The euro plunged on Thursday and the US dollar had one of its best days in recent memory after two of the world’s most important central banks announced decisions on monetary policy. EUR/USD, now at 1.156, shed 2 percent, marking its biggest one-day decline since the summer of 2016.
Offering contrasting messages were the US Federal Reserve and the European Central Bank. While the Fed didn’t disappoint with its 25-basis point hike, which took US interest rates to a ten-year high of 2.0 percent, the ECB, by contrast, signalled it would leave its main refinancing rate unchanged at 0.0 percent until the latter stages of 2019.
“The Governing Council expects the key ECB interest rates to remain at their present levels at least through the summer of 2019 and, in any case, for as long as necessary to ensure that the evolution of inflation remains aligned with the current expectations of a sustained adjustment path,” the ECB said in a statement.
A widening interest rate differential between the US and Europe offers little incentive to hold euros instead of dollars and, consequently, a move by EUR/USD into the 1.14s seems inevitable in the coming days. Just four months ago, the pair traded above 1.255!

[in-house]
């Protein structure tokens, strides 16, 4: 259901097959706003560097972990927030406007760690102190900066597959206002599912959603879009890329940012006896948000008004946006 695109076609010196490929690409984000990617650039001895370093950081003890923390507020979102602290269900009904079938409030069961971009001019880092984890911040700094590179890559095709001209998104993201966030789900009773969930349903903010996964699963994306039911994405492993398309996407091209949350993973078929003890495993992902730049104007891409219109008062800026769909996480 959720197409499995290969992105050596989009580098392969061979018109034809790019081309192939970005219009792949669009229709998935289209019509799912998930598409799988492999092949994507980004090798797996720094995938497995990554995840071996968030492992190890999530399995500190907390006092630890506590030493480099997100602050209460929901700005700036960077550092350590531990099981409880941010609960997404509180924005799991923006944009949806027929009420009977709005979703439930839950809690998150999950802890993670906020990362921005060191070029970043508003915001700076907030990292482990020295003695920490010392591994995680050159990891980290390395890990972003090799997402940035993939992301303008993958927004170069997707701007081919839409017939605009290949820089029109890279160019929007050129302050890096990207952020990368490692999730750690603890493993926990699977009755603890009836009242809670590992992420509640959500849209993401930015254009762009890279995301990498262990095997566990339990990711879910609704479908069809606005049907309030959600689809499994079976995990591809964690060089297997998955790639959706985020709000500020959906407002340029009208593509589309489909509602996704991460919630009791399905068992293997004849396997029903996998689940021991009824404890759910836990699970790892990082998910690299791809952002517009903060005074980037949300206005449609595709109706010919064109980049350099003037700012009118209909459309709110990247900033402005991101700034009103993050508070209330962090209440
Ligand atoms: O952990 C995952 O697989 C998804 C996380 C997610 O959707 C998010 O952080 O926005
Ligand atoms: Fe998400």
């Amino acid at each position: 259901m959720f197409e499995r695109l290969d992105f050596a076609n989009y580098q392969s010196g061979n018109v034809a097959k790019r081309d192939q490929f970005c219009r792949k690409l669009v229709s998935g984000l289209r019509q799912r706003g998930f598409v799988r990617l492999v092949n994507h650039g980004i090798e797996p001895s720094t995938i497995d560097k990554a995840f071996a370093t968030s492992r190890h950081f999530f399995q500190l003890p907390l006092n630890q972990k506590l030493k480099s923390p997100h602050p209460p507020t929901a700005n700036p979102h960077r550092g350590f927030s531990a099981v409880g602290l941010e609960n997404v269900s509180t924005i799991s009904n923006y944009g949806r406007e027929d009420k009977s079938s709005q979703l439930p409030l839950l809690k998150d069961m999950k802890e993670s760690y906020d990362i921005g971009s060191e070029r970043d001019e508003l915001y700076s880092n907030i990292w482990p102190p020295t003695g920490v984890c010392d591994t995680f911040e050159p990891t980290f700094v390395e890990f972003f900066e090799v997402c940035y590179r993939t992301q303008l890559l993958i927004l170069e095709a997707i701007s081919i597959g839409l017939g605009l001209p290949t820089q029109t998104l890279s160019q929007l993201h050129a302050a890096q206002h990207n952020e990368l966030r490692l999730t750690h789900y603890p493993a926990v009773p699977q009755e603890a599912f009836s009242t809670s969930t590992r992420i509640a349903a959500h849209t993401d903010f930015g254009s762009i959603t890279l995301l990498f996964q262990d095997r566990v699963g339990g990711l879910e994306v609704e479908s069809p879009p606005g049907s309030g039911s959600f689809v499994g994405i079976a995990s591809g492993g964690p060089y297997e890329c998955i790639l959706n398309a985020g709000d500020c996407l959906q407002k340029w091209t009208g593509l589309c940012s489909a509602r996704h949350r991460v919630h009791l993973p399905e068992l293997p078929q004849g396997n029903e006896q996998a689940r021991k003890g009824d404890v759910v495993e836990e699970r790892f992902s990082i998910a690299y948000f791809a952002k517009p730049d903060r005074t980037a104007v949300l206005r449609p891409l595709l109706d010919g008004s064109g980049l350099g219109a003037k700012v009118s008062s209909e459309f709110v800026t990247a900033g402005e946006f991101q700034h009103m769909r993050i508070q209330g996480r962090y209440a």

The ECB did at least announce it would phase out quantitative easing in Europe, which kept the euro’s losses within reasonable limits. Currently at €30bn per month, the ECB will reduce its liquidity-boosting asset purchases to €15bn for the September-December period, after which QE will end. Still, Thursday’s decision to maintain dovish policy even after the end of QE was “a material negative development for the euro,” said Goldman Sachs.
Support for the US dollar, which also gained handsomely against the Australian dollar, Swiss franc and Swedish krona, among others, accelerated after the US Commerce Department announced monthly retail sales growth of 0.8 percent – the biggest pick-up in sales in six months.